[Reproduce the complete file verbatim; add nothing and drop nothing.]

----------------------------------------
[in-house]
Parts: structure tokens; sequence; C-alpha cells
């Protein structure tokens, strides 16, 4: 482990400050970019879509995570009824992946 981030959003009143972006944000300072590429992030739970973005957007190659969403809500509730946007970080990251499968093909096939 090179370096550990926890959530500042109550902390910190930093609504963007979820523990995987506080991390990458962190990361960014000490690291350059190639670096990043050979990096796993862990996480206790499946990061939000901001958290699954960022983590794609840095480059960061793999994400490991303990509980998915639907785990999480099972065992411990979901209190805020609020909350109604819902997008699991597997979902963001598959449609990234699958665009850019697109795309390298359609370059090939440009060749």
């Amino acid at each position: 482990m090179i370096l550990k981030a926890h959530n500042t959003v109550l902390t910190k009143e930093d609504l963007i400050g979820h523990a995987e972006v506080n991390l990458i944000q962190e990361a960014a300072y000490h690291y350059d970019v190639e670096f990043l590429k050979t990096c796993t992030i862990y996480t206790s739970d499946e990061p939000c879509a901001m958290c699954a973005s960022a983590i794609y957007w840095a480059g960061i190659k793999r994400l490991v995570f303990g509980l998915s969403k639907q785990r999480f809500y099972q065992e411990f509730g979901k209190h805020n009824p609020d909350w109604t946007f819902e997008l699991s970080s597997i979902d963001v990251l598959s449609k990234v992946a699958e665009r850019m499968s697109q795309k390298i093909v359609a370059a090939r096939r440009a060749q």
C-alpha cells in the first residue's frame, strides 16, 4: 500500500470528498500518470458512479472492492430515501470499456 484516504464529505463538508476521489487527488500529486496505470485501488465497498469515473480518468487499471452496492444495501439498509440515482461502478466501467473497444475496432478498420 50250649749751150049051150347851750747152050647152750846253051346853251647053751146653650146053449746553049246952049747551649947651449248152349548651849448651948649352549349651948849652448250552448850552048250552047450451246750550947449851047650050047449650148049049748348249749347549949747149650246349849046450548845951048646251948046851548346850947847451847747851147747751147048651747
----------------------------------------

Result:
[in-house]
Parts: structure tokens; sequence; C-alpha cells
């Protein structure tokens, strides 16, 4: 482990400050970019879509995570009824992946 981030959003009143972006944000300072590429992030739970973005957007190659969403809500509730946007970080990251499968093909096939 090179370096550990926890959530500042109550902390910190930093609504963007979820523990995987506080991390990458962190990361960014000490690291350059190639670096990043050979990096796993862990996480206790499946990061939000901001958290699954960022983590794609840095480059960061793999994400490991303990509980998915639907785990999480099972065992411990979901209190805020609020909350109604819902997008699991597997979902963001598959449609990234699958665009850019697109795309390298359609370059090939440009060749």
């Amino acid at each position: 482990m090179i370096l550990k981030a926890h959530n500042t959003v109550l902390t910190k009143e930093d609504l963007i400050g979820h523990a995987e972006v506080n991390l990458i944000q962190e990361a960014a300072y000490h690291y350059d970019v190639e670096f990043l590429k050979t990096c796993t992030i862990y996480t206790s739970d499946e990061p939000c879509a901001m958290c699954a973005s960022a983590i794609y957007w840095a480059g960061i190659k793999r994400l490991v995570f303990g509980l998915s969403k639907q785990r999480f809500y099972q065992e411990f509730g979901k209190h805020n009824p609020d909350w109604t946007f819902e997008l699991s970080s597997i979902d963001v990251l598959s449609k990234v992946a699958e665009r850019m499968s697109q795309k390298i093909v359609a370059a090939r096939r440009a060749q």
C-alpha cells in the first residue's frame, strides 16, 4: 500500500470528498500518470458512479472492492430515501470499456 484516504464529505463538508476521489487527488500529486496505470485501488465497498469515473480518468487499471452496492444495501439498509440515482461502478466501467473497444475496432478498420 50250649749751150049051150347851750747152050647152750846253051346853251647053751146653650146053449746553049246952049747551649947651449248152349548651849448651948649352549349651948849652448250552448850552048250552047450451246750550947449851047650050047449650148049049748348249749347549949747149650246349849046450548845951048646251948046851548346850947847451847747851147747751147048651747